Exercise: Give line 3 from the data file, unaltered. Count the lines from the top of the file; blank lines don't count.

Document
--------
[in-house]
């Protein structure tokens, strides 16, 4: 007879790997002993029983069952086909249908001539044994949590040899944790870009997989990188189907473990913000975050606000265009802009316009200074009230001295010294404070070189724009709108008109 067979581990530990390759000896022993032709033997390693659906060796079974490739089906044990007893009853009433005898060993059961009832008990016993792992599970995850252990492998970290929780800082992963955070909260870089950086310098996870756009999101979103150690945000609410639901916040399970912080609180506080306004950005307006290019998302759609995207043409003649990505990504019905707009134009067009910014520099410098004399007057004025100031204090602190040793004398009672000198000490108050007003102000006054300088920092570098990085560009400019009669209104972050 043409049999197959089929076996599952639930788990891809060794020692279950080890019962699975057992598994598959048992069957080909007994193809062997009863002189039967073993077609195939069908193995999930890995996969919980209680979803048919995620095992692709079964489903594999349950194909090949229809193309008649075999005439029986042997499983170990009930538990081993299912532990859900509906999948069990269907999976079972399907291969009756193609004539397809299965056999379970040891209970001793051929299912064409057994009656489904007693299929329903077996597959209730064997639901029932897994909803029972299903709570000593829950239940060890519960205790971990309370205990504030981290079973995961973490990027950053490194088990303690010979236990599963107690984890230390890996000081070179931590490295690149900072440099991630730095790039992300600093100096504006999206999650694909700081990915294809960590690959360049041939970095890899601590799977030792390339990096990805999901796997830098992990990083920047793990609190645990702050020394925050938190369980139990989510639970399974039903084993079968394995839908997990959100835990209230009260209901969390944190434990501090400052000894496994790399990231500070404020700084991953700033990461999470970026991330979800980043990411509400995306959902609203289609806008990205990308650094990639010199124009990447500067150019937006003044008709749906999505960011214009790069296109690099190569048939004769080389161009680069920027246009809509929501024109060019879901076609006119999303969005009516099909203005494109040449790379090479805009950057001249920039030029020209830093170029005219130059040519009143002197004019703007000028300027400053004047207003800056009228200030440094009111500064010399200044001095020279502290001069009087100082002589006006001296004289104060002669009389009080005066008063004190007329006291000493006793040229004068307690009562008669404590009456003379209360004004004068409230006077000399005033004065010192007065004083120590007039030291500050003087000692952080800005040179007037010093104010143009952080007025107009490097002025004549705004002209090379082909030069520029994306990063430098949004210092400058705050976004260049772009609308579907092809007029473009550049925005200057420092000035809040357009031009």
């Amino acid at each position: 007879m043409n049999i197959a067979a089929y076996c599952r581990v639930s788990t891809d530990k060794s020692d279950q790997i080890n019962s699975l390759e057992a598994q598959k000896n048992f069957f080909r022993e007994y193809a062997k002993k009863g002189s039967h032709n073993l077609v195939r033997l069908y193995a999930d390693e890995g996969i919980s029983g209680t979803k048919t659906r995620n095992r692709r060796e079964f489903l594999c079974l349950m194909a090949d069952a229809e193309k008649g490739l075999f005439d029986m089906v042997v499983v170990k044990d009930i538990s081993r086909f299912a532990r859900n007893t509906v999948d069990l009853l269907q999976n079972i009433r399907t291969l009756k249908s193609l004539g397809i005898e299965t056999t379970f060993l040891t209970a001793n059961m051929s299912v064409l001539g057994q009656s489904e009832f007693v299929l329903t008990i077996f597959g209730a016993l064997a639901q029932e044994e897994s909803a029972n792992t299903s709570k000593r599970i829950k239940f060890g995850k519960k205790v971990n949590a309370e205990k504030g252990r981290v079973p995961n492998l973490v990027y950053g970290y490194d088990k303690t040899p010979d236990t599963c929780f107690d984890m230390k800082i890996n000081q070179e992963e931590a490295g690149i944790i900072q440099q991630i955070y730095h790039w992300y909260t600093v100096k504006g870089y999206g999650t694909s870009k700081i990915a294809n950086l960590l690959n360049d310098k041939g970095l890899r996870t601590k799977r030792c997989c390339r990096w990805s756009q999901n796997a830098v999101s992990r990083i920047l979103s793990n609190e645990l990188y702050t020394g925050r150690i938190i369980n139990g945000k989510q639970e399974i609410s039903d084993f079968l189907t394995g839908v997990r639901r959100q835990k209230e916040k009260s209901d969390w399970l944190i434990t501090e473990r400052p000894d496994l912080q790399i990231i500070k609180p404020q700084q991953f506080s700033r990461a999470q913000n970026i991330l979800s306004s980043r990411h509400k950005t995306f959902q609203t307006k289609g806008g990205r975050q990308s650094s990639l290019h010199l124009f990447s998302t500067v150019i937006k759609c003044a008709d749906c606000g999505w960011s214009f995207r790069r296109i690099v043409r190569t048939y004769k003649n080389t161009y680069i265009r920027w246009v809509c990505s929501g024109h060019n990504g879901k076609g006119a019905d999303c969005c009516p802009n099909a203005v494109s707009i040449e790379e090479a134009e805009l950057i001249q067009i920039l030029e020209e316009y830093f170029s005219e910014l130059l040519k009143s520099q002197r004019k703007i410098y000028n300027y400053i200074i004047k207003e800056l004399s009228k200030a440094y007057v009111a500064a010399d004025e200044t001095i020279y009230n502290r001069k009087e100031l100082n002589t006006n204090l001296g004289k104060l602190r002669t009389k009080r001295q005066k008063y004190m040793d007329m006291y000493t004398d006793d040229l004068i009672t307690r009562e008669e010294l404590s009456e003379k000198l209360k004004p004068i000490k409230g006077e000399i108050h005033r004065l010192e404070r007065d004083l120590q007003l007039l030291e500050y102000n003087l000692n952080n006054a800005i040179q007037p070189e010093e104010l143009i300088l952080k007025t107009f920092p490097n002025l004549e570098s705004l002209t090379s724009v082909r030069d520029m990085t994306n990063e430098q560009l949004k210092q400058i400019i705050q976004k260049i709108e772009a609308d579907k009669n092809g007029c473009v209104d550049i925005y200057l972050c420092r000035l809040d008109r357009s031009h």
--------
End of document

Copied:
């Amino acid at each position: 007879m043409n049999i197959a067979a089929y076996c599952r581990v639930s788990t891809d530990k060794s020692d279950q790997i080890n019962s699975l390759e057992a598994q598959k000896n048992f069957f080909r022993e007994y193809a062997k002993k009863g002189s039967h032709n073993l077609v195939r033997l069908y193995a999930d390693e890995g996969i919980s029983g209680t979803k048919t659906r995620n095992r692709r060796e079964f489903l594999c079974l349950m194909a090949d069952a229809e193309k008649g490739l075999f005439d029986m089906v042997v499983v170990k044990d009930i538990s081993r086909f299912a532990r859900n007893t509906v999948d069990l009853l269907q999976n079972i009433r399907t291969l009756k249908s193609l004539g397809i005898e299965t056999t379970f060993l040891t209970a001793n059961m051929s299912v064409l001539g057994q009656s489904e009832f007693v299929l329903t008990i077996f597959g209730a016993l064997a639901q029932e044994e897994s909803a029972n792992t299903s709570k000593r599970i829950k239940f060890g995850k519960k205790v971990n949590a309370e205990k504030g252990r981290v079973p995961n492998l973490v990027y950053g970290y490194d088990k303690t040899p010979d236990t599963c929780f107690d984890m230390k800082i890996n000081q070179e992963e931590a490295g690149i944790i900072q440099q991630i955070y730095h790039w992300y909260t600093v100096k504006g870089y999206g999650t694909s870009k700081i990915a294809n950086l960590l690959n360049d310098k041939g970095l890899r996870t601590k799977r030792c997989c390339r990096w990805s756009q999901n796997a830098v999101s992990r990083i920047l979103s793990n609190e645990l990188y702050t020394g925050r150690i938190i369980n139990g945000k989510q639970e399974i609410s039903d084993f079968l189907t394995g839908v997990r639901r959100q835990k209230e916040k009260s209901d969390w399970l944190i434990t501090e473990r400052p000894d496994l912080q790399i990231i500070k609180p404020q700084q991953f506080s700033r990461a999470q913000n970026i991330l979800s306004s980043r990411h509400k950005t995306f959902q609203t307006k289609g806008g990205r975050q990308s650094s990639l290019h010199l124009f990447s998302t500067v150019i937006k759609c003044a008709d749906c606000g999505w960011s214009f995207r790069r296109i690099v043409r190569t048939y004769k003649n080389t161009y680069i265009r920027w246009v809509c990505s929501g024109h060019n990504g879901k076609g006119a019905d999303c969005c009516p802009n099909a203005v494109s707009i040449e790379e090479a134009e805009l950057i001249q067009i920039l030029e020209e316009y830093f170029s005219e910014l130059l040519k009143s520099q002197r004019k703007i410098y000028n300027y400053i200074i004047k207003e800056l004399s009228k200030a440094y007057v009111a500064a010399d004025e200044t001095i020279y009230n502290r001069k009087e100031l100082n002589t006006n204090l001296g004289k104060l602190r002669t009389k009080r001295q005066k008063y004190m040793d007329m006291y000493t004398d006793d040229l004068i009672t307690r009562e008669e010294l404590s009456e003379k000198l209360k004004p004068i000490k409230g006077e000399i108050h005033r004065l010192e404070r007065d004083l120590q007003l007039l030291e500050y102000n003087l000692n952080n006054a800005i040179q007037p070189e010093e104010l143009i300088l952080k007025t107009f920092p490097n002025l004549e570098s705004l002209t090379s724009v082909r030069d520029m990085t994306n990063e430098q560009l949004k210092q400058i400019i705050q976004k260049i709108e772009a609308d579907k009669n092809g007029c473009v209104d550049i925005y200057l972050c420092r000035l809040d008109r357009s031009h």